Southern Illinois University at Carbondale. Center for Vietnamese Studies. | Southern Illinois University Special Collections Research Center
The Center for Vietnamese Studies and Programs was created in March 1969 under the supervision of Area and International Service, but after student protest the name of the center was changed to the Center for Vietnamese Studies to emphasize its mission as an academic unit. The Center for Vietnamese Studies was approved by the SIUC Board of Trustees on March 21, 1969, and the State of Illinois Board of Higher Education on June 3, 1969. It became officially operational on July 1st, 1969 and remained active throughout the 1970s. Using funding from the five year AID 211-d grant the Center was funded for six years (the last year being stretched from previous funds).
Throughout these six years the center offered various courses and lectures from resident and visiting professors despite constant criticism and protest. Protests on the Center and the Vietnam war prompted the mid-semester school closure in 1970, but the Center resumed when the University reopened. That same year SIU became the largest resource on southeast Asia in Illinois. AID funding gradually decreased throughout the term of the grant, making the beginning years of the Center the most accomplished. As the grant ended the Center attempted to raise money itself to continue operation, but failed. The Center was not carried on the SIU list of accounts for personnel after 1973.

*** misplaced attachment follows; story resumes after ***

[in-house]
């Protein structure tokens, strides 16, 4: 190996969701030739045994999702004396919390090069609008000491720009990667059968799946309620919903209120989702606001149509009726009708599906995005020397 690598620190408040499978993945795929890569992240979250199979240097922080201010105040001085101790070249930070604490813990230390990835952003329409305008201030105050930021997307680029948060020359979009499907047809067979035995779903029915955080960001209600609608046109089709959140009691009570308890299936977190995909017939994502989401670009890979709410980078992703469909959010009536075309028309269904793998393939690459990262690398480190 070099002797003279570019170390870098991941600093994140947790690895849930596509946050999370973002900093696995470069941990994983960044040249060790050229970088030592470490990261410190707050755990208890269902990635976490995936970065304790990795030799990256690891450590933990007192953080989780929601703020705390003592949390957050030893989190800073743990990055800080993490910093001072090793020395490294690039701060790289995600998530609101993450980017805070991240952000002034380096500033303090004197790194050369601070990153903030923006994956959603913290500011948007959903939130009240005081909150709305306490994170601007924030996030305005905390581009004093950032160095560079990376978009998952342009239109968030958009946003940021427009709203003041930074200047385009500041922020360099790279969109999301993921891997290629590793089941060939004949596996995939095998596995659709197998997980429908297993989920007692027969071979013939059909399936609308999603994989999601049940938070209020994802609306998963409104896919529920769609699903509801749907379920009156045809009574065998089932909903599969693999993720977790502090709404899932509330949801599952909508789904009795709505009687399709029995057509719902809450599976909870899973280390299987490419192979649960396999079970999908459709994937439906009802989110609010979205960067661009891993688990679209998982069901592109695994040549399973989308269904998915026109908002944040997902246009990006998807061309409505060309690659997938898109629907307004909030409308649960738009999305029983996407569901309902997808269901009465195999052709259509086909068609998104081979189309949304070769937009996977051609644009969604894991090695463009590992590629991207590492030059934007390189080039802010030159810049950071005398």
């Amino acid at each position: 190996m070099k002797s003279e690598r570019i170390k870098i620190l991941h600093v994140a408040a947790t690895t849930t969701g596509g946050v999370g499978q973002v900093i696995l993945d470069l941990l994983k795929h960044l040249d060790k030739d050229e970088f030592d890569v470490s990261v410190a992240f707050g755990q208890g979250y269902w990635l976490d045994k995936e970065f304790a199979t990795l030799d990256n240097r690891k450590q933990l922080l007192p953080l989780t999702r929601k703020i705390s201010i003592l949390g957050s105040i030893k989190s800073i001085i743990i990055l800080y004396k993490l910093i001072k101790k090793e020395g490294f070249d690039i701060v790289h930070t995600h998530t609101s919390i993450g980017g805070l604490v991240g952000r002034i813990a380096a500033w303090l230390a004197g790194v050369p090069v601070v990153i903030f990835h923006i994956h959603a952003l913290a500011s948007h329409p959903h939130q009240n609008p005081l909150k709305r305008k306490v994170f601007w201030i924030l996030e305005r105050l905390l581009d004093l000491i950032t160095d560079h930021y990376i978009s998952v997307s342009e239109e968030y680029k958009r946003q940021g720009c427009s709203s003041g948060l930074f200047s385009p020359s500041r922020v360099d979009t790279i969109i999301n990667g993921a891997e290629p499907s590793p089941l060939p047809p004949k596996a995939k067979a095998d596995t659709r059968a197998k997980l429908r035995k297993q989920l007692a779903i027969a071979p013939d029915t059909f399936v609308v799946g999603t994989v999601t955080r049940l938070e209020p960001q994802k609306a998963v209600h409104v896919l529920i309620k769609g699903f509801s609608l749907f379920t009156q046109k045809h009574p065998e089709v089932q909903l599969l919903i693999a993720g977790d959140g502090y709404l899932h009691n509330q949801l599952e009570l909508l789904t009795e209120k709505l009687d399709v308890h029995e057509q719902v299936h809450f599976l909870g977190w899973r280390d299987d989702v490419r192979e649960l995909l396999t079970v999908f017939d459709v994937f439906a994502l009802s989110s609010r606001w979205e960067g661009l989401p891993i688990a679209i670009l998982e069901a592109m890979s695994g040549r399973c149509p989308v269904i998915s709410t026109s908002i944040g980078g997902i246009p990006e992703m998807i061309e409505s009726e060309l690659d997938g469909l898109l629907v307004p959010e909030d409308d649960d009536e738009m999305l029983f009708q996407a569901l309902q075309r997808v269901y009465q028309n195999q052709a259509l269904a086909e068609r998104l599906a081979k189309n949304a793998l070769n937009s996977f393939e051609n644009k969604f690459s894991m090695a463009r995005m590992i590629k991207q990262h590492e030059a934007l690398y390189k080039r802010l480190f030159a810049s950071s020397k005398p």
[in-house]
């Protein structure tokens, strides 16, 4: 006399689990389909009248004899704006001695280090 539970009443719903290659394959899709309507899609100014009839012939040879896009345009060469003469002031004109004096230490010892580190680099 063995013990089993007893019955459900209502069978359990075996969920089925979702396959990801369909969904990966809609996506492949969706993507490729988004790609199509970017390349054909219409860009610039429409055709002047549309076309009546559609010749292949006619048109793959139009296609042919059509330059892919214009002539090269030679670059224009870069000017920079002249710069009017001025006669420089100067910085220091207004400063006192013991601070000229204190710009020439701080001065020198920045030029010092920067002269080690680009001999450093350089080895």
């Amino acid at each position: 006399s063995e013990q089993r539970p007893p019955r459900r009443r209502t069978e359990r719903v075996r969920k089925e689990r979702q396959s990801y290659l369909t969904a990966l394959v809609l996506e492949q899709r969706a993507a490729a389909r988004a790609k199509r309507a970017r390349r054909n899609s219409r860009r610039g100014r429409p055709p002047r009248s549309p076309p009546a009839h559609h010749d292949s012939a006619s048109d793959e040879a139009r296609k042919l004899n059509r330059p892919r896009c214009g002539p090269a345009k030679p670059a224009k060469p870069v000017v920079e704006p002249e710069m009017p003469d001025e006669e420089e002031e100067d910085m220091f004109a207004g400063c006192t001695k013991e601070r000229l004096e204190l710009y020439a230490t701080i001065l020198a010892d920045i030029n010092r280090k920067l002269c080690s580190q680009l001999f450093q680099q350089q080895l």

Once the Center ended in 1973/1974 the office was moved from Woody Hall to Pulliam Hall where it still existed under Dr. Dinh-Hoa Nguyen, who did not receive any special compensation for the role. The room held many of the publications and books acquired from the grant that were eventually moved to Morris Library. Hoa, a tenured professor in linguistics, continued to conduct activities including: responding to information requests on SE Asia, providing consultations, and generating personal publications. The Center is presumed to have closed once Hoa left the University.